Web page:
That's actually all I've queued up so far--not really much of a list.  BUT: I would like to solicit choices from the other book recommenders in my life, especially the ones that I've been ignoring for so long.  Brenda, Curse of the Chalion, do you think? Or do you have another vote? You moved a bunch of stuff to the front page of my kindle a few weeks ago. Lianna, which of your favorites have I forgotten? Linden, do you want to put a pick on the table?

Now that I think about it, this reminds me of the Forcening, an event on the Reading the End podcast where each Jenny picks a book that she's wanted to the other to read and they read it together.  (Damn I love that podcast.)  So, help me, friends! Bring on the Forcening!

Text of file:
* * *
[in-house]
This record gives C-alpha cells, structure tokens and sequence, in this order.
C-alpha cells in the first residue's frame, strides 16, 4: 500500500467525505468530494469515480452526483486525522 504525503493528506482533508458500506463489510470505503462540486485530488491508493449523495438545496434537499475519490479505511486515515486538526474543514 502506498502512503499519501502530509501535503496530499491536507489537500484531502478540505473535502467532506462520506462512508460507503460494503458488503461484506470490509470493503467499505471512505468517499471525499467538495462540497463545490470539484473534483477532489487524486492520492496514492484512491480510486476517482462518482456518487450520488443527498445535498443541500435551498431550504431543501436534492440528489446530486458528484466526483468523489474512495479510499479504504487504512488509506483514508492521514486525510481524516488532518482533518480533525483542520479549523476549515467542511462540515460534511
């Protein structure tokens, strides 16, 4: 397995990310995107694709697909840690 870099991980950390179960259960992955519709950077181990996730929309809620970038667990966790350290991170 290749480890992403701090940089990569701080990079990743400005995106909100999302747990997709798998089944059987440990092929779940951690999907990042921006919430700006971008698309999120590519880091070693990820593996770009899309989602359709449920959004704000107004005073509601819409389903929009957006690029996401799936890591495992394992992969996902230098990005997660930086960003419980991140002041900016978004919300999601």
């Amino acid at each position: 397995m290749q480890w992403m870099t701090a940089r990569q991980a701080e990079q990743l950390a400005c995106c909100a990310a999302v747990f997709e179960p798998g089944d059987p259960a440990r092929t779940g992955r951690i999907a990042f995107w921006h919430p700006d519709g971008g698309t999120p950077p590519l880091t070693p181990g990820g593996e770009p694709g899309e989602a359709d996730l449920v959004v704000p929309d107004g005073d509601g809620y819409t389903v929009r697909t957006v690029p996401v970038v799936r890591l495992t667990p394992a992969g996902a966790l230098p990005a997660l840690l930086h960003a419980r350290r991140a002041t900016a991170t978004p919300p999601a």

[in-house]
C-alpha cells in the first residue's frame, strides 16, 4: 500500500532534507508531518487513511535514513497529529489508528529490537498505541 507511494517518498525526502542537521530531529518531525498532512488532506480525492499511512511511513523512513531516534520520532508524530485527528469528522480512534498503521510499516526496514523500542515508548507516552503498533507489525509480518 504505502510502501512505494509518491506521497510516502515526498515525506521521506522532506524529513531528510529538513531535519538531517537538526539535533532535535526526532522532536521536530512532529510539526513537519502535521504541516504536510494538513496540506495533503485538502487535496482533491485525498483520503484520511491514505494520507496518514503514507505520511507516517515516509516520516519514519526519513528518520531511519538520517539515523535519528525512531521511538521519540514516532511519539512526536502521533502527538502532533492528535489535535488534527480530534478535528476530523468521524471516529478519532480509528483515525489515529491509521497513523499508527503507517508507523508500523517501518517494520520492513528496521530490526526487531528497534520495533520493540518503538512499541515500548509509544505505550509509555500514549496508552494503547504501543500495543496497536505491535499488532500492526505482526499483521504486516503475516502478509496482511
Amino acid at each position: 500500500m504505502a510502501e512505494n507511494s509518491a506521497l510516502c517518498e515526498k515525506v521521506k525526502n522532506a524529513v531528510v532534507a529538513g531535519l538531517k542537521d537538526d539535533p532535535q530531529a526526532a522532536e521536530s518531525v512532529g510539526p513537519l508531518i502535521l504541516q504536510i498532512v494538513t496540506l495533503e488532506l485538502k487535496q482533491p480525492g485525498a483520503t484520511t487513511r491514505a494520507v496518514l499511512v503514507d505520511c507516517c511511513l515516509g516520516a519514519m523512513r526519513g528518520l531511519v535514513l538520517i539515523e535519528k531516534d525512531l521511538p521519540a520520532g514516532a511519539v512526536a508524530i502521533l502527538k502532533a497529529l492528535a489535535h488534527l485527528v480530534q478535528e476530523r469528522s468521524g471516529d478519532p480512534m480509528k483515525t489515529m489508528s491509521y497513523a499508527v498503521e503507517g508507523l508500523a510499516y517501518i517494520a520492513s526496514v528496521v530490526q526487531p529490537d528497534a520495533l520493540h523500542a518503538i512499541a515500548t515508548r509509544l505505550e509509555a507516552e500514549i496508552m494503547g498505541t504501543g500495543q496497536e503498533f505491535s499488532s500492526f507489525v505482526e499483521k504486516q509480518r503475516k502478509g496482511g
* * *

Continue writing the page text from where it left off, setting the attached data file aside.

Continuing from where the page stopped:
Wednesday, March 22, 2017


I was drawn to Brother's Ruin, by Emma Newman, when I saw it on Netgalley, partially because of the premise, but mostly, I'll admit, because her book Planetfall got such great reviews, but I never got a chance to read it. So hey, I thought, I'll get out ahead of this new one!  But I have to say, I think this was the wrong place to start.

I'm on this novella kick lately, partially because I like the size--you know it's going to be a quick, tight story, but not in the spare fashion of a short story.  I just don't think I'm a short story person--I always want all the details laid out for me. No, when I want short, I want a novella, but sometimes that falls short of what I'm looking for.